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Miraculously Ruined Polaroids Made With A Broken Vintage Camera

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For Ruined Polaroids, William Miller uses a broken polaroid SX-70 that he stumbled upon at a yard sale; quickly discovering that its decades-old gears mangled the film and transformed the exposure, the artist submitted the the whims of the photographic relic, allowing it to form blurred and unpredictably patterned abstractions from his shots.

Within the “ruined” images, we find a surprising emotionality, with the faulty chemical process producing expressionistic renderings of a less literal kind of photographic memory. Cataloging the accidentally lovely results of mechanical happenstance, each shot enters a richly moody realm evocative of the work of mid-century abstract expressionists like Jackson Pollock or Mark Rothko. As the spastic movements of gears, chemicals, and fingers become the subject of the work, the artistic process overrides a predetermined result. Rather than serving as a record of a particular instant, Ruined Polaroids poignantly archives the accidental deterioration of a camera past its time.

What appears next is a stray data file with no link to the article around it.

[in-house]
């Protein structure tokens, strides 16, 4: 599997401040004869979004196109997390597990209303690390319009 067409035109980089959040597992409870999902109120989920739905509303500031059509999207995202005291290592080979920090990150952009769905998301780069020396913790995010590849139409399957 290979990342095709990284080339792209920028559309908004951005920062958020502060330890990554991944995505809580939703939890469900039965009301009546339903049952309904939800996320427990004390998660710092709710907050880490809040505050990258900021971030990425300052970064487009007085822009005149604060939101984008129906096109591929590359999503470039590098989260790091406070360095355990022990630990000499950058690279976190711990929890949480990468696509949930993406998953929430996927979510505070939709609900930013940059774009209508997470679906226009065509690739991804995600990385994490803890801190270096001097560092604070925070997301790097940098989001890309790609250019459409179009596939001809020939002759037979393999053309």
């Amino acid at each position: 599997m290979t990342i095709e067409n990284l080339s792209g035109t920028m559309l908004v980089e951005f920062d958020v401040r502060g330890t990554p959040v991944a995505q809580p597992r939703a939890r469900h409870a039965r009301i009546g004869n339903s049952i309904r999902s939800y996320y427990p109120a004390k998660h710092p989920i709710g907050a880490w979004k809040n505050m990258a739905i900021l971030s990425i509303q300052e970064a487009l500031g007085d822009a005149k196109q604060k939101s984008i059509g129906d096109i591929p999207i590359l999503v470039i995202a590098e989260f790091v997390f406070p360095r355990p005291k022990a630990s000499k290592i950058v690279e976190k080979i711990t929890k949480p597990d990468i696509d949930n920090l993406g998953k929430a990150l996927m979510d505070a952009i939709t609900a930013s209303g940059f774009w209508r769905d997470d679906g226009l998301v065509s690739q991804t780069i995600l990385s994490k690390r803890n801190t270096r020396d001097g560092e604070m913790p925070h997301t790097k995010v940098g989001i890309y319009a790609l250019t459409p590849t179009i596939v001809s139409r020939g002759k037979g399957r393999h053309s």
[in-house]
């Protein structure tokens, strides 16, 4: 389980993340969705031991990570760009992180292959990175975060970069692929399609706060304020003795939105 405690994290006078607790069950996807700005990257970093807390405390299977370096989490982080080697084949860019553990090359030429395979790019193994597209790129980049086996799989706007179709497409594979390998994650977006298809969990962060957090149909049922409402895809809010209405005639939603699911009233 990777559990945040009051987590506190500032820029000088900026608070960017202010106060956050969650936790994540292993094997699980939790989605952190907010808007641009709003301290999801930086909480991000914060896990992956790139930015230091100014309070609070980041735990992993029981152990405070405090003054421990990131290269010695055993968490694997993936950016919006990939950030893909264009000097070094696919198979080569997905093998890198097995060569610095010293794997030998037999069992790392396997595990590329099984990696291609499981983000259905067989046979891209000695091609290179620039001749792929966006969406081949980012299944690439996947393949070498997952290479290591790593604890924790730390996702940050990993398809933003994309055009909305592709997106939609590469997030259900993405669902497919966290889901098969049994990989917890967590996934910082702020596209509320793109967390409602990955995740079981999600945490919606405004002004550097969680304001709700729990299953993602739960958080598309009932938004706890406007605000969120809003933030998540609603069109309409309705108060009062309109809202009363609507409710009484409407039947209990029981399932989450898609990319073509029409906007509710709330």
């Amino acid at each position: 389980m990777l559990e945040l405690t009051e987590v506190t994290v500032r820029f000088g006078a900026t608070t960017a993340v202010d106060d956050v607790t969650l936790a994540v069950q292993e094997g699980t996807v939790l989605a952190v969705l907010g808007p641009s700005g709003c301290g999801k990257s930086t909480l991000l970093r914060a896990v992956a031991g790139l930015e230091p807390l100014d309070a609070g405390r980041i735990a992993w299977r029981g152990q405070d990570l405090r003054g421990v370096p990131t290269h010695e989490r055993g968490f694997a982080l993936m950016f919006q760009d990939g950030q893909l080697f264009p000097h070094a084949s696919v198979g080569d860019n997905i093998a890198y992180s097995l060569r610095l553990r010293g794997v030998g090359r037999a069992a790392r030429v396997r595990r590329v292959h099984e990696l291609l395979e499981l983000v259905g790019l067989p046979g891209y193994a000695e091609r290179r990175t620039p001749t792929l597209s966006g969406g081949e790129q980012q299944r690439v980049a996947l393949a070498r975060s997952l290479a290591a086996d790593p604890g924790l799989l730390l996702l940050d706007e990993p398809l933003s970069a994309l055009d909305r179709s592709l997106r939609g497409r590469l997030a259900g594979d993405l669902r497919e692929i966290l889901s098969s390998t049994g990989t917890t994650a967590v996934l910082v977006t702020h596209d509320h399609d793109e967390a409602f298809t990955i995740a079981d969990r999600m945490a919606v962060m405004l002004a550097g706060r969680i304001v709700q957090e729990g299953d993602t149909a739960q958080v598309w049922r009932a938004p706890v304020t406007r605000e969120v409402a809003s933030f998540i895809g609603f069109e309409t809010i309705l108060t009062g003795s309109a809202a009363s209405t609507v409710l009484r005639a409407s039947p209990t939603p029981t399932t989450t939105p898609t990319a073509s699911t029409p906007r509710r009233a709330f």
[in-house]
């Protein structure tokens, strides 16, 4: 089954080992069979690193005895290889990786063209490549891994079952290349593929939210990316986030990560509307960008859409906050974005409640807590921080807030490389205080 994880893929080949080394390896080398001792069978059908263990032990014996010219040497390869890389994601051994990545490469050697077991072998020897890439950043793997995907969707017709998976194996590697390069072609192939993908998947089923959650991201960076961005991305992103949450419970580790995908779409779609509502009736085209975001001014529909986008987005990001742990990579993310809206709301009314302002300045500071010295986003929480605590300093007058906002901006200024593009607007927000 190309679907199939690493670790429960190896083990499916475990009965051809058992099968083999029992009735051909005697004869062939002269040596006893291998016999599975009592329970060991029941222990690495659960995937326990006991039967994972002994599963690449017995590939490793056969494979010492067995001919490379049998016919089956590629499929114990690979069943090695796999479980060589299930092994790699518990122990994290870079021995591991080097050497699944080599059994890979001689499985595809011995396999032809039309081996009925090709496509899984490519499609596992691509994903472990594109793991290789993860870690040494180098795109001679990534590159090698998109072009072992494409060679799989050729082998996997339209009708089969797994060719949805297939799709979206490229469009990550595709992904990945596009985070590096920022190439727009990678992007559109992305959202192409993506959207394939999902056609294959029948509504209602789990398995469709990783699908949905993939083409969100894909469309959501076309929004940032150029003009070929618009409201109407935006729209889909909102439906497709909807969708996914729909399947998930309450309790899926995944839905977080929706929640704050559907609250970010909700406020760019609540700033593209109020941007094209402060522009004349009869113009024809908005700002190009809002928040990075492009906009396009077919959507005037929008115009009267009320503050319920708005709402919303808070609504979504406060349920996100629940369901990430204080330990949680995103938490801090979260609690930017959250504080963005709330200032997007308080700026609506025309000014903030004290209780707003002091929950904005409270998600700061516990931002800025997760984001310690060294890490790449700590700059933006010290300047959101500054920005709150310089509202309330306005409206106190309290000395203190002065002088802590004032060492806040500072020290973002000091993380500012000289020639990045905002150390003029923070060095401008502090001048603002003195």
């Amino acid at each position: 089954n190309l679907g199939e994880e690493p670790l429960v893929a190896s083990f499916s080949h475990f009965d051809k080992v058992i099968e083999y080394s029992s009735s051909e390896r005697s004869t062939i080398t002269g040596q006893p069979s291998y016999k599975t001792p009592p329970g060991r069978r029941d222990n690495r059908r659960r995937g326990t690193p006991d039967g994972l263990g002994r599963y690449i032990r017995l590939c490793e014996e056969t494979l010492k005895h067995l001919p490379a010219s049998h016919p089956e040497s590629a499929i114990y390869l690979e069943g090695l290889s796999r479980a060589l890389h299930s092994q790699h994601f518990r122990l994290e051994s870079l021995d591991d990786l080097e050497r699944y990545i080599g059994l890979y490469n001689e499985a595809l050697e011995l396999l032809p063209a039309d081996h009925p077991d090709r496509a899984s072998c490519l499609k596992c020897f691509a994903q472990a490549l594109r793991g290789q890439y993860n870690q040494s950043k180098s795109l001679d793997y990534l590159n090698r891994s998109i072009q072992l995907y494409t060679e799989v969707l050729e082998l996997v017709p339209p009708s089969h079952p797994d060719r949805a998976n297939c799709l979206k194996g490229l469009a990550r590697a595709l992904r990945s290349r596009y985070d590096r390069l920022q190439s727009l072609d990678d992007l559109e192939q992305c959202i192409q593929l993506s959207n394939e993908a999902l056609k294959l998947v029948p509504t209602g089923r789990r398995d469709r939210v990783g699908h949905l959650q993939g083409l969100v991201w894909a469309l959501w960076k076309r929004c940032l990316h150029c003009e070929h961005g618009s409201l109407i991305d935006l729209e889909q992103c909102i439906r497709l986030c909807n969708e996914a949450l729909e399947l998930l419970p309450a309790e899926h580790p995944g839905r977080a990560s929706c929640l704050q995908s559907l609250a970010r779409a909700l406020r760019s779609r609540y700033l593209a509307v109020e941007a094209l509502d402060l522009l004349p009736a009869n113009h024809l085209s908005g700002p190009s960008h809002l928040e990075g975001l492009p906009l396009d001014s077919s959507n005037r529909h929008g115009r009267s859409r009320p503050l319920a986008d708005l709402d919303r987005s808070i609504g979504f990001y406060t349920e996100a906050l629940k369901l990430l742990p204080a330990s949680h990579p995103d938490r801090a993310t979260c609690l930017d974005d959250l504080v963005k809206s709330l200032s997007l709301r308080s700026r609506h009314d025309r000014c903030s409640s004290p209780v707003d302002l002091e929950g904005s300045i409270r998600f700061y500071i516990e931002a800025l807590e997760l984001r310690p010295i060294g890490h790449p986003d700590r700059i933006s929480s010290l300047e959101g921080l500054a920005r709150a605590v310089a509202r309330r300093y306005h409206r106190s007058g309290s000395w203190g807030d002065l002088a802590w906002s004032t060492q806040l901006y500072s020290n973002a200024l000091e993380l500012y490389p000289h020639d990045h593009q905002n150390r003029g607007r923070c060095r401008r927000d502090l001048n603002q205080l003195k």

Ultimately, the conceptual work also serves to refute contemporary understanding of the photograph. In her seminal work On Photography, published in 1977 at the height of polaroid popularity, Susan Sontag discusses the illusion of a photographic truth, theorizing that the photographer, unlike all other artists, is capable of disguising subjectivity for objective fact. Miller’s work expertly challenges this assumed power of the photographic medium, acutely presenting each image as evidence of its failures. The immediacy of the polaroid image only accelerates this process; printed instantly and held against some imagined reality, the bleeding lights and darks veer jarringly from what we expect from the camera. Take a look. (via Lost at E Minor and This Is Paper)